Women asking for divorce should consider asking for factors like a share in the marital home and alimony in the divorce settlement. A divorce settlement agreement is a legally binding contract used in both contested and uncontested divorces that outlines the terms of property and debt division, child support, alimony, child custody, visitation rights, and more.
Only 3 percent of around 400,000 alimony recipients were male according to a 2010 study. Although the number has likely increased since then, alimony is something many women ask for after a divorce. For women going through a divorce, it remains one of the key things they ask for. This article explains some other things wives should consider asking for during a divorce.
The marital home, purchased during the marriage, is typically considered marital property. No matter the type of divorce, unless a prenuptial agreement states otherwise, each spouse usually has a 50% share in the marital home.
To ensure fairness, you and your spouse may get the home appraised to establish its current value. If one spouse retains the home, they should compensate the other spouse for their share. This compensation can be in the form of cash or other assets, including marital or separate property.
In the event of a disagreement, the home can be sold, and the proceeds, after settling any outstanding mortgage, can be divided. The agreement should also address issues such as exclusive possession, responsibility for maintenance, repairs, taxes, and insurance.
Marital property, including furniture, vehicles, stocks, bonds, and financial assets, must be itemized, and the agreement should specify how these assets will be divided. Both spouses should create an itemized list of their separate properties, which should be preserved individually.
The treatment of retirement accounts as marital property should also be considered, with the specifics of distribution clearly defined. An attorney can help with this process, as it may be confusing, difficult, or emotionally challenging.
Clearly define which spouse is responsible for paying off common debts and liabilities. You can itemise both separate and joint debts, such as student loans, mortgages, credit card debts, income tax obligations, personal loans, lawsuits by creditors, and bankruptcies.
Collaborate with a family law attorney to create custody and co-parenting terms that prioritize the child's well-being. Include details about legal and physical custody, extracurricular responsibilities, visitation schedules, and child safety measures.
Ensure that a child's living situation at each parent's home is addressed. You may need to consider factors like firearm safety and exposure to new romantic partners. You should also consider limits or regulations around relocating with your children.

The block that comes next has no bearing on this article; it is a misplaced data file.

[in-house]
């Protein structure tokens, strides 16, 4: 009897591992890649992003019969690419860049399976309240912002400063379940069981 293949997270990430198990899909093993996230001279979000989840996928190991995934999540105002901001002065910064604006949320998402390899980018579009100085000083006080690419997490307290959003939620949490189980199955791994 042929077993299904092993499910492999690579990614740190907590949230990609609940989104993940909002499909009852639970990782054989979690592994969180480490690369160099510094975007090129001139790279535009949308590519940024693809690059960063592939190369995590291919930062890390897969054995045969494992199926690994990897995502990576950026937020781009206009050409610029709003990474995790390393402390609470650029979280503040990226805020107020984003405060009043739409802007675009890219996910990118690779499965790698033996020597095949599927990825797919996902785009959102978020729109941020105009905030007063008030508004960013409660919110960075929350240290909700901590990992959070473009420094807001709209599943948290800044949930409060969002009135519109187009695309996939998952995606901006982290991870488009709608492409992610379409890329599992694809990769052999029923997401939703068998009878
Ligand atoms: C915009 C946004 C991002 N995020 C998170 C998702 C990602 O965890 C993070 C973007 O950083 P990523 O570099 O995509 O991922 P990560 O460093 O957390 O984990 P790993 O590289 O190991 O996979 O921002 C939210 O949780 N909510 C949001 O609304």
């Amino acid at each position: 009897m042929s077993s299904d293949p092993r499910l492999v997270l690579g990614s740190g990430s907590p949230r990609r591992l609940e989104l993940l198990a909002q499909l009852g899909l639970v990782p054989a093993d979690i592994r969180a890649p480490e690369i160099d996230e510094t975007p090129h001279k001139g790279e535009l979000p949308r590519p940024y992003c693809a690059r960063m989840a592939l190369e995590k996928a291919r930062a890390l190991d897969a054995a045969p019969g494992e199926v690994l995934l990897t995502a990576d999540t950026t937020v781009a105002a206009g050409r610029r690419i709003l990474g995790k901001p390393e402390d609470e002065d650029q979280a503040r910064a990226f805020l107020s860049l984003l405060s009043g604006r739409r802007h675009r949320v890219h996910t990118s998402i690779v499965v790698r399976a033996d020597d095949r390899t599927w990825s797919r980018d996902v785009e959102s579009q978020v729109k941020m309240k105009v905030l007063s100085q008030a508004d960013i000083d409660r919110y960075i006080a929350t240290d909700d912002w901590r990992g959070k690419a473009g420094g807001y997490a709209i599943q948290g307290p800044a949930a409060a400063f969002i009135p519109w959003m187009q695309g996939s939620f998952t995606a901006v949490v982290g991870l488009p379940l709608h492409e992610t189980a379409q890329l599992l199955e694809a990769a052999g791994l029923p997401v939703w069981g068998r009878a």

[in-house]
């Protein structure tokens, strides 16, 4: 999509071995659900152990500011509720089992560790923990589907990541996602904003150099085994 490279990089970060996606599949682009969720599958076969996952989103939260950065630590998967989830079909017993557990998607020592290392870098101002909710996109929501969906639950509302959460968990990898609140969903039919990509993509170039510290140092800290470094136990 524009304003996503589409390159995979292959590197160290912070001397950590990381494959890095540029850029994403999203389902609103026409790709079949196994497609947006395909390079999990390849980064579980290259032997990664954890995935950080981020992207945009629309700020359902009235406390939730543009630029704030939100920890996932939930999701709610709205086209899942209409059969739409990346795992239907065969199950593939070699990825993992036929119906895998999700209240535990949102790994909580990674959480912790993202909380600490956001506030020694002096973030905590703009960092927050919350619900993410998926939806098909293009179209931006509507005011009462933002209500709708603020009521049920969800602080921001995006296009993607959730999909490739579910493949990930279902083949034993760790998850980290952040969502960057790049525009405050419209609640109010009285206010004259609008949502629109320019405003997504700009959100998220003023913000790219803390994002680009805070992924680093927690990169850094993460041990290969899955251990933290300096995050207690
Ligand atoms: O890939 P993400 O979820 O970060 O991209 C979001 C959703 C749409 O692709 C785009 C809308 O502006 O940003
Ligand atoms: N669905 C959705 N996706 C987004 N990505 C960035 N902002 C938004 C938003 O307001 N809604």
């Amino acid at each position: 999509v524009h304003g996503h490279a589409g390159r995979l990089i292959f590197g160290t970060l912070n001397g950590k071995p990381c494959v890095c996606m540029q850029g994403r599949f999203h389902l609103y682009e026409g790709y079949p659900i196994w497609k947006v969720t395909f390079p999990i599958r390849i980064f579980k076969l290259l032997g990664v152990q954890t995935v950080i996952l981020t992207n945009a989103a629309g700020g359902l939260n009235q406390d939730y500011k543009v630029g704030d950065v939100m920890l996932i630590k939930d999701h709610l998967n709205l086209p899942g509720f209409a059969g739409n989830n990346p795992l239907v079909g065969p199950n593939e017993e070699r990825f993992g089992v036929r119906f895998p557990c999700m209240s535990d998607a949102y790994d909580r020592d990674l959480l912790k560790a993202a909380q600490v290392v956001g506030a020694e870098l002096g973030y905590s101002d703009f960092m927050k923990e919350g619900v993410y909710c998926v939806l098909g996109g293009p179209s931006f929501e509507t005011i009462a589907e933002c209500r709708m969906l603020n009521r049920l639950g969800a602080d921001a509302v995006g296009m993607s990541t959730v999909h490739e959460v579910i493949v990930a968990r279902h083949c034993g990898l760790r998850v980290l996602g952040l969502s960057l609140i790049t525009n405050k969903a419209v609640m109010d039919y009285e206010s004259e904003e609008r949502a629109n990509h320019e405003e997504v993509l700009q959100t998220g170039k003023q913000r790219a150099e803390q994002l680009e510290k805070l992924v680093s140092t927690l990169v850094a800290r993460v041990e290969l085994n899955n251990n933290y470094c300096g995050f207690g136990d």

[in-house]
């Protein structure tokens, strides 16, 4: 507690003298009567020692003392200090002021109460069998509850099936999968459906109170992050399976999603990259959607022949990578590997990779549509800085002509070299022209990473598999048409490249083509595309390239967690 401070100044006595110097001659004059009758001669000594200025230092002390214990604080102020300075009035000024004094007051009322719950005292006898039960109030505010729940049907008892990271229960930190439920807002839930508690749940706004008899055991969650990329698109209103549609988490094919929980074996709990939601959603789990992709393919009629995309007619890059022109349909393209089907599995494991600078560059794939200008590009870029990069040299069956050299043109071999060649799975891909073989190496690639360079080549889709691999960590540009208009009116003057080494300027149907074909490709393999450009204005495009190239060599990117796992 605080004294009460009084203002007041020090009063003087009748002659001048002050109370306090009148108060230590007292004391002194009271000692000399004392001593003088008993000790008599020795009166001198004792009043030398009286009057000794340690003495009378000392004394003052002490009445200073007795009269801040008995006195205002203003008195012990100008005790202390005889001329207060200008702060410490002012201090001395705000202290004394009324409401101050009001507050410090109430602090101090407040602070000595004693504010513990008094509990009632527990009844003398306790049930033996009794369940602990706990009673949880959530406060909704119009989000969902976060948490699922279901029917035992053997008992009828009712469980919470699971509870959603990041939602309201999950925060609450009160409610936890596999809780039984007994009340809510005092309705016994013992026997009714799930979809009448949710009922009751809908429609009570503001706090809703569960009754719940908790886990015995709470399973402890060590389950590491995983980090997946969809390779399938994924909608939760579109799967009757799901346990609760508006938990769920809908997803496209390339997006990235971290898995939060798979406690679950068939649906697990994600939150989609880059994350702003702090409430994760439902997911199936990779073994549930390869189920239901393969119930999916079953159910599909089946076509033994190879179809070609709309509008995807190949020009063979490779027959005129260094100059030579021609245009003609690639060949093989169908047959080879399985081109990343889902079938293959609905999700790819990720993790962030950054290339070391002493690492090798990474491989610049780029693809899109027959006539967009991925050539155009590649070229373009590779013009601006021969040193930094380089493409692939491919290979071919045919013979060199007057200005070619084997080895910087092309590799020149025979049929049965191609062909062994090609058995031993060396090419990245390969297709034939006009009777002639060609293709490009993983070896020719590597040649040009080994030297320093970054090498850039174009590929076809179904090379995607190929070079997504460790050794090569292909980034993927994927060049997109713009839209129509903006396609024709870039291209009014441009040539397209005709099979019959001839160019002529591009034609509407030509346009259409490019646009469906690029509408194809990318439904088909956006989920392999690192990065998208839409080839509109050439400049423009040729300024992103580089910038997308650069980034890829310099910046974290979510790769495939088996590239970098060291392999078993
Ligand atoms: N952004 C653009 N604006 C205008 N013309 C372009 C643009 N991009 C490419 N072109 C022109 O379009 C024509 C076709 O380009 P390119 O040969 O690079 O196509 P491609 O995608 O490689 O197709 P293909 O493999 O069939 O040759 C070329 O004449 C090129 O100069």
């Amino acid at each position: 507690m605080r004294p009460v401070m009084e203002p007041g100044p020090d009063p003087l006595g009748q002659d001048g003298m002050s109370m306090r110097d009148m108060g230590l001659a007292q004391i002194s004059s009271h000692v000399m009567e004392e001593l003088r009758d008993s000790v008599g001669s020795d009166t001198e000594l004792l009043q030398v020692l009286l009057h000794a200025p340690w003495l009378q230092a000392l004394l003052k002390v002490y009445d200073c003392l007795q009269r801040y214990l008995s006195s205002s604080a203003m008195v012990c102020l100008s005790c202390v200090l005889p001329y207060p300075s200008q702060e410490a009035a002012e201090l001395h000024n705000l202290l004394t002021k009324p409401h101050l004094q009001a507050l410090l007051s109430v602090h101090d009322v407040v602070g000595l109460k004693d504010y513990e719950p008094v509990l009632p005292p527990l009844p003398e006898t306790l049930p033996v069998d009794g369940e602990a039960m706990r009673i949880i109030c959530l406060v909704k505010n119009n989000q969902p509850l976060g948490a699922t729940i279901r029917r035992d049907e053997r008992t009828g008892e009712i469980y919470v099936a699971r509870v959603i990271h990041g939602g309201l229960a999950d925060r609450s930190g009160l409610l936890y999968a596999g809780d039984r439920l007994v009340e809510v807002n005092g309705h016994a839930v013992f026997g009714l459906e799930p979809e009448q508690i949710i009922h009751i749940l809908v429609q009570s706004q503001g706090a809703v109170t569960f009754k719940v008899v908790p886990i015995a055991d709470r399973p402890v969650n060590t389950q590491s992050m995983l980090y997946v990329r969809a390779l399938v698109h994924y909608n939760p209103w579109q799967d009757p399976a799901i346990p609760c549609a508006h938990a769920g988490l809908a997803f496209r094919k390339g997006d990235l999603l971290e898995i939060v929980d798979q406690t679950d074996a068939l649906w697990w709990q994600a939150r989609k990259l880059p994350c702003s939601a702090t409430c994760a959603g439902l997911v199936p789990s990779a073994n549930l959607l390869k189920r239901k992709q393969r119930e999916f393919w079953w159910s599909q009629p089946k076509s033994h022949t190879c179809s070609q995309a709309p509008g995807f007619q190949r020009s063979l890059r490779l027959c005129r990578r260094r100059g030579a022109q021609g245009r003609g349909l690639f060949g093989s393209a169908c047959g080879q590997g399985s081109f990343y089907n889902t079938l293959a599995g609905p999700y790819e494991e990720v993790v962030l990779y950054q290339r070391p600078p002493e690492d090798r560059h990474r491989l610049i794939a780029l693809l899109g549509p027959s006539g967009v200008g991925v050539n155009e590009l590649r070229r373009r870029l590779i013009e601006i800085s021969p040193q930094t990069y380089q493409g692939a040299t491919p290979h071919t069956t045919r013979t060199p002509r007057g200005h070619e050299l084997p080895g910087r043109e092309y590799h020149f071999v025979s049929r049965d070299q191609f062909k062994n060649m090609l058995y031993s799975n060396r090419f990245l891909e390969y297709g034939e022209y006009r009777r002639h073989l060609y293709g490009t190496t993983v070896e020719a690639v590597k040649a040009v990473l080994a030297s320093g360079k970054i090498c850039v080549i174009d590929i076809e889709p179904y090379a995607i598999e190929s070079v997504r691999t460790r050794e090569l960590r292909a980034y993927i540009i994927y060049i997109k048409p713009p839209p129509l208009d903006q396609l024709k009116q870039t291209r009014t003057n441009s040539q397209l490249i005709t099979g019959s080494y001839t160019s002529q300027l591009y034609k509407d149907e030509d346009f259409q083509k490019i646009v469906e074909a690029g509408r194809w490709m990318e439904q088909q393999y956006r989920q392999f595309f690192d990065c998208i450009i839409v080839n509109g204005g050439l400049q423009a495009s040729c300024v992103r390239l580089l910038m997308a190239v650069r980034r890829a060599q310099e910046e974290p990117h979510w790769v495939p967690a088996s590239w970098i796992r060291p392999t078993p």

Establish the terms for child support, including the paying parent, monthly amount, and the commencement date for payments. Decide on how child support will be allocated if there are multiple children, ensuring that each child's financial needs are addressed.
Your attorney can help you to figure out the calculation method for child support, considering factors such as parental incomes, parenting time, and other relevant circumstances. You may also determine the circumstances under which child support may extend beyond the age of 18, particularly if the child has special needs.
Specify which parent is responsible for providing medical and dental health insurance for each minor child. You might need to discuss sharing insurance premium costs.
You and your spouse should establish conditions under which a parent may stop making insurance payments. Determine the process for covering uncovered or uninsured healthcare expenses for the child, ensuring that necessary medical care is always accessible.
Typically, alimony continues until specific conditions are met, such as the death of either spouse, remarriage of the spouse receiving alimony, cohabitation, a court order, or any modifications outlined in the agreement. Establish the terms for alimony, including the paying spouse, monthly payments, and the duration of alimony support.
In cases of joint custody, determine which parent will retain essential documents like passports, social security cards, birth certificates, and other identification papers for the child. You may also make copies so that both parents have access to important records.
Agree not to take on post-divorce liabilities that can affect the other spouse's assets, providing a level of financial security post-divorce. Both spouses should openly declare that they never engaged in undisclosed transfers of assets or gifts at less than their market value without informing the other spouse.
You and your spouse could decide the consequences of undisclosed transfers and establish fair terms for compensation. An attorney can help patch any disagreements around this issue.
In cases where there is a large income disparity between spouses, you may be able to ask for or offer spousal support. This may be necessary to maintain the financial stability of the lower-earning spouse.
In situations where immediate financial support is required, a woman can file for pendente lite support to ensure timely support payments even as the divorce proceedings are ongoing. Check with your attorney how this works in your state.